Commentary

Two by Two: Founder Couples as Partners


People talk about startup co-founders as like being in a marriage. Some really are – married that is. Last week I facilitated a panel on founder couples at Google headquarters in Mountain View for Carnegie Mellon Bay Area alumni. On the panel were three sets of founder couples: Eric and Susan Koger of Modcloth, Emily Olson and Rob LaFave of Foodzie, and Chaz Giles and Angela Conley of MomTrusted. I have featured all three companies and couples in previous posts (you can read those here: Modcloth, Foodzie, MomTrusted).

Founder couples panelMy interest in this topic stems from my own partnering with my husband, Tim Carryer (who now runs his own business, GreenoverGreen, where I am not a co-founder or even much involved!). I didn’t find it difficult, unusual or weird to partner in business with my life partner. In fact, I found it natural, although I admit that it was intense. We had always worked together from back in the days when we were a performance team – Circus Ridiculus (sic), then Carryer and Bailey, then Theatre Sports (Pittsburgh). In the world of theatre, performing as a couple was not unusual. But it wasn’t normal or usual for most technology startups to have founder couples. I wanted to find out if that attitude had changed.

I suspected as much from talking with many entrepreneurs over the last couple of years while preparing to launch New Venturist. The founder couples I talked with were open about their relationships and convinced that it worked both personally and professionally. The panelists last week reinforced this and shared several core insights that apply broadly to all founder teams:

  • Commitment.  A couple has previously demonstrated a commitment to each other so carrying that over into a company is logical. With all of their eggs in one basket, a couple is likely to work really hard to make the company successful.
  • Time on task.  Funders should be well pleased that founder couples are likely to spend a lot of time together and much of that time will of course be spent on the business. Just think of the pillow talk!
  • Defining roles.  Couples have to define roles within their personal relationship as well as within their company. This is important for any founding team to avoid the competing co-CEO thing. Couples do this naturally as they are usually complementary anyway. And couples tend not to cross boundaries with each other, ensuring adherence to roles.
  • Support and encouragement.  Companies with founder couples seem more likely to create a culture where everyone supports and encourages each other, creating a cohesiveness of vision that can hard to achieve.
  • Trust.  Doing a startup is hard. Really hard. Harder than anything. And to do something this difficult you need to trust your partner. Couples might have an easier time at this since trust is inherent in their relationship to start.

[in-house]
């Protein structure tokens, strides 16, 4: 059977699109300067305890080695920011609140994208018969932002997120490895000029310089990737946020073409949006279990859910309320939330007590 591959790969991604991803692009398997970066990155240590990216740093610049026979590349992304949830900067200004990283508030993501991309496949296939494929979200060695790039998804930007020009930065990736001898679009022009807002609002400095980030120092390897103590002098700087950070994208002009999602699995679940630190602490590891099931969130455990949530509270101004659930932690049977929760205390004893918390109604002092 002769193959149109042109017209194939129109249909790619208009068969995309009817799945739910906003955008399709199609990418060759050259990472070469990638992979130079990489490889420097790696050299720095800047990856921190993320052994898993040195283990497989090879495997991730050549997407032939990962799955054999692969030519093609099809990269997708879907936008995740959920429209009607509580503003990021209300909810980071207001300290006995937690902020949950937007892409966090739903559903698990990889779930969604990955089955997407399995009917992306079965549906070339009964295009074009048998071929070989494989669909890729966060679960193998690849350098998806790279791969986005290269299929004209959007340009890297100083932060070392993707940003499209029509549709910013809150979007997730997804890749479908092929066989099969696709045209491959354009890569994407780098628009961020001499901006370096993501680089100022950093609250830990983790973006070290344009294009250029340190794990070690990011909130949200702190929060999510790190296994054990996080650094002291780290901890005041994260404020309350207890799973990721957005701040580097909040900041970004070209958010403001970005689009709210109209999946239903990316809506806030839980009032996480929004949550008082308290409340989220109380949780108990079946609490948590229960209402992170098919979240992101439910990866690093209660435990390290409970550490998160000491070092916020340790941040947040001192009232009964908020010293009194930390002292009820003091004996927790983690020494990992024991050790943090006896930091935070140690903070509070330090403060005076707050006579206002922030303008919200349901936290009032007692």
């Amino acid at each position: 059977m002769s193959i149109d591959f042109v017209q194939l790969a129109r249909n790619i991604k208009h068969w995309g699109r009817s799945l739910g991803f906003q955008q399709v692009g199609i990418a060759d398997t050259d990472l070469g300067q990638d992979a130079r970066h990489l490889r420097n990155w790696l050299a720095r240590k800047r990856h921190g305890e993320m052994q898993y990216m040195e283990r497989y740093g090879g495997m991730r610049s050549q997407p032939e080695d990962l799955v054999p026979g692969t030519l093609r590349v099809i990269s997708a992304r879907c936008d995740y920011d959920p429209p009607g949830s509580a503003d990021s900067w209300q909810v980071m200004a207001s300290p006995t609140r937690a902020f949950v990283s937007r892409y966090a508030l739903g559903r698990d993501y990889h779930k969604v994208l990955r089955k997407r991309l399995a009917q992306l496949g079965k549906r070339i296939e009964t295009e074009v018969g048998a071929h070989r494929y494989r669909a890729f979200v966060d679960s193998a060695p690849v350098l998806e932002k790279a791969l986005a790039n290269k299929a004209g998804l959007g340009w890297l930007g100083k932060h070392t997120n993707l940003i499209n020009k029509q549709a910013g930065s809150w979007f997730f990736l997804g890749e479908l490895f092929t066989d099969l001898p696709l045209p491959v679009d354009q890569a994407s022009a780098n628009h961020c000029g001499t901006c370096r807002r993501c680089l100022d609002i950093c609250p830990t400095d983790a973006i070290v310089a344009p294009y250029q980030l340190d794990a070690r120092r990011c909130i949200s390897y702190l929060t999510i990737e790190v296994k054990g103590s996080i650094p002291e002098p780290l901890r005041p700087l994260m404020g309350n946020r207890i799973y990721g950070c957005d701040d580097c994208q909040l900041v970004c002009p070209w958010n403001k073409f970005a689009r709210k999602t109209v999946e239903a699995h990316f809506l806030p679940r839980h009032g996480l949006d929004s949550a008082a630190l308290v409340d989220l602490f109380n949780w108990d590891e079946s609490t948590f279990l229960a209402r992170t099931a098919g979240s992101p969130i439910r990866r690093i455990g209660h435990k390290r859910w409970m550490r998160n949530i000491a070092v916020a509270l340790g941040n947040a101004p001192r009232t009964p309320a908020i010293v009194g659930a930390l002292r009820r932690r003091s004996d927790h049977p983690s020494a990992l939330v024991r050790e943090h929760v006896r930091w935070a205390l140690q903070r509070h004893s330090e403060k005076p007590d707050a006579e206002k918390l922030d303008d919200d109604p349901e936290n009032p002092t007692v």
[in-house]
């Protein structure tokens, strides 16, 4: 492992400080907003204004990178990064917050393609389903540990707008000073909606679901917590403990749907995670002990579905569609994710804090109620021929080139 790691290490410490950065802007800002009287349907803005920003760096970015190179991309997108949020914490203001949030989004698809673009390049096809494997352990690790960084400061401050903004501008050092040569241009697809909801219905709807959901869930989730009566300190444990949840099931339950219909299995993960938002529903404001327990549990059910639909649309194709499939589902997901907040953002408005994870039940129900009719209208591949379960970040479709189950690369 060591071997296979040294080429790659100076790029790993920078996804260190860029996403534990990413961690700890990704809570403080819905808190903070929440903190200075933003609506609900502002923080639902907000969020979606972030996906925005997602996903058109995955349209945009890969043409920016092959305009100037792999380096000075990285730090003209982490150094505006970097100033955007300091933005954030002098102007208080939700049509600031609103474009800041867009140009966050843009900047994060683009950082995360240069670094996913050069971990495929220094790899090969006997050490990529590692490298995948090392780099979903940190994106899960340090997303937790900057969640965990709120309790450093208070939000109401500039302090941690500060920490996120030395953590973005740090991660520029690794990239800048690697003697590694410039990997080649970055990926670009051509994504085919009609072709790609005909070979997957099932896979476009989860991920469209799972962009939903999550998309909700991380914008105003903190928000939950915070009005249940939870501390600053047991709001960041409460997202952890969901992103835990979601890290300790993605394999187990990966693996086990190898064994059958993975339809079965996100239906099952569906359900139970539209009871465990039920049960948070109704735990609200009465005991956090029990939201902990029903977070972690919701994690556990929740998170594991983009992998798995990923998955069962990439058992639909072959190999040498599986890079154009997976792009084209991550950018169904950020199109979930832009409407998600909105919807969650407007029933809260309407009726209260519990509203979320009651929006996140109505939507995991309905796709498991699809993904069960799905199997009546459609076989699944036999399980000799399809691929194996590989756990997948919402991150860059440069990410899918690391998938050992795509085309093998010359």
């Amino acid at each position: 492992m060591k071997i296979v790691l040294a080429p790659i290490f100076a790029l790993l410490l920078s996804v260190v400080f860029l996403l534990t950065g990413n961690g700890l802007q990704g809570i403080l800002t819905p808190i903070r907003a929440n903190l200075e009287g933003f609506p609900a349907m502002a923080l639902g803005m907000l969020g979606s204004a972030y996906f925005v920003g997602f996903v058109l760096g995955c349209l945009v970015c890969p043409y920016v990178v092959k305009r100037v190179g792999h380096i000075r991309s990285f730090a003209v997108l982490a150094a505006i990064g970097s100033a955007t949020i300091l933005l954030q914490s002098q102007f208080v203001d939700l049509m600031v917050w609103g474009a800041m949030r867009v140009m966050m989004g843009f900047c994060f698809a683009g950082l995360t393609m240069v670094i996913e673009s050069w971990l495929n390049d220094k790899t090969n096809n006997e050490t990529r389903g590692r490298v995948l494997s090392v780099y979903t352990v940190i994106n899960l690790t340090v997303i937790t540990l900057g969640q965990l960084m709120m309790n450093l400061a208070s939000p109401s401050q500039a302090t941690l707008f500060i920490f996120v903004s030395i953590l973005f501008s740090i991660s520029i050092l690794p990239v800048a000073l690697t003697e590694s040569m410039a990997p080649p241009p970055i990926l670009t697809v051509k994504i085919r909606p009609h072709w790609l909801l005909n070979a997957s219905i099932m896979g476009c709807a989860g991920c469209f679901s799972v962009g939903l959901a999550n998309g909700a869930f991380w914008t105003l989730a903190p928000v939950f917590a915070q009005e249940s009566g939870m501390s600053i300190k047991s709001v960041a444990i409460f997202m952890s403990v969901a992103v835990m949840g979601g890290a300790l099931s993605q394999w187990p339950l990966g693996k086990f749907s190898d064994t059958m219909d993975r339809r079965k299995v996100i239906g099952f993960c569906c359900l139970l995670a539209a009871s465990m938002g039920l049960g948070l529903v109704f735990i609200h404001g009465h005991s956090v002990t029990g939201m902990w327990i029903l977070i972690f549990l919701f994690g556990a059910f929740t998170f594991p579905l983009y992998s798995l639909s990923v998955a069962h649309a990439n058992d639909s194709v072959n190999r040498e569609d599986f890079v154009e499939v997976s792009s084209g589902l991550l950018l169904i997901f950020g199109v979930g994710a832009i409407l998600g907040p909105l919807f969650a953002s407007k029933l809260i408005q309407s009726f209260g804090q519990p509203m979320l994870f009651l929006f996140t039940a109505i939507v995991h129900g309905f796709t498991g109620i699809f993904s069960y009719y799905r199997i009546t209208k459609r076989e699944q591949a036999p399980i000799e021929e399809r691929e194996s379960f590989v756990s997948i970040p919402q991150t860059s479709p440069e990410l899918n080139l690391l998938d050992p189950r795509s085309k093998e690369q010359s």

• Passion.  Need I say anything more?

The panelists also debunked three myths about founder couples:

  1. Break up – the fear that if the couple fight or break up the company will suffer. No more true than among partners who are not couples.
  2. Confusion among the staff – will the rest of the company be resentful of the chief couple? Will the staff suffer from lack of clarity about who to go to for certain things? No more true than among partners who are not couples.
  3. Can’t get funding – funding will be hard to get as a couple with a couple as founders. All three of my panelist companies are funded by sophisticated angel and VCs. Funding at the early stage tends to be about the team anyway. Like any founding team, a founding couple has to convince the funders that they are the right team for the job.

My couples didn’t find it weird or unusual at all that they were both business and personal partners. In fact, they liked their coupleness coupled with entrepreneurship. They talked about how innovation was part of their daily lexicon.

I was especially impressed at the respect and awe that the men on the panel had towards their female counterparts. In all three cases, the idea for the company stemmed from the woman and the man stepped in to help start, run and grow the business. They were a shining example of business partners/life partners.

It’s not for everyone maybe, but I wouldn’t shy away from it if you are thinking about it.  Now I am on the hunt to talk to more couples. I would appreciate any referrals or suggestions!

CMU innovation
Heart to Heart: saving lives with Doug Bernstein and PecaLabs
Students speak out
Student Entrepreneurs Speak Out: #6 in a series
Commentary
Pakistani Female Entrepreneurs: Prospering in the Shadows
  • Pingback: Co-founding as a Couple « LUXr()

  • jasonluxrco

    This is a great article. Thanks for this. I agree with many of the things you’ve said here and I just posted something similar on the luxr blog. If you’re still looking for people to talk with about this I’d be happy to (I know it’s a year late).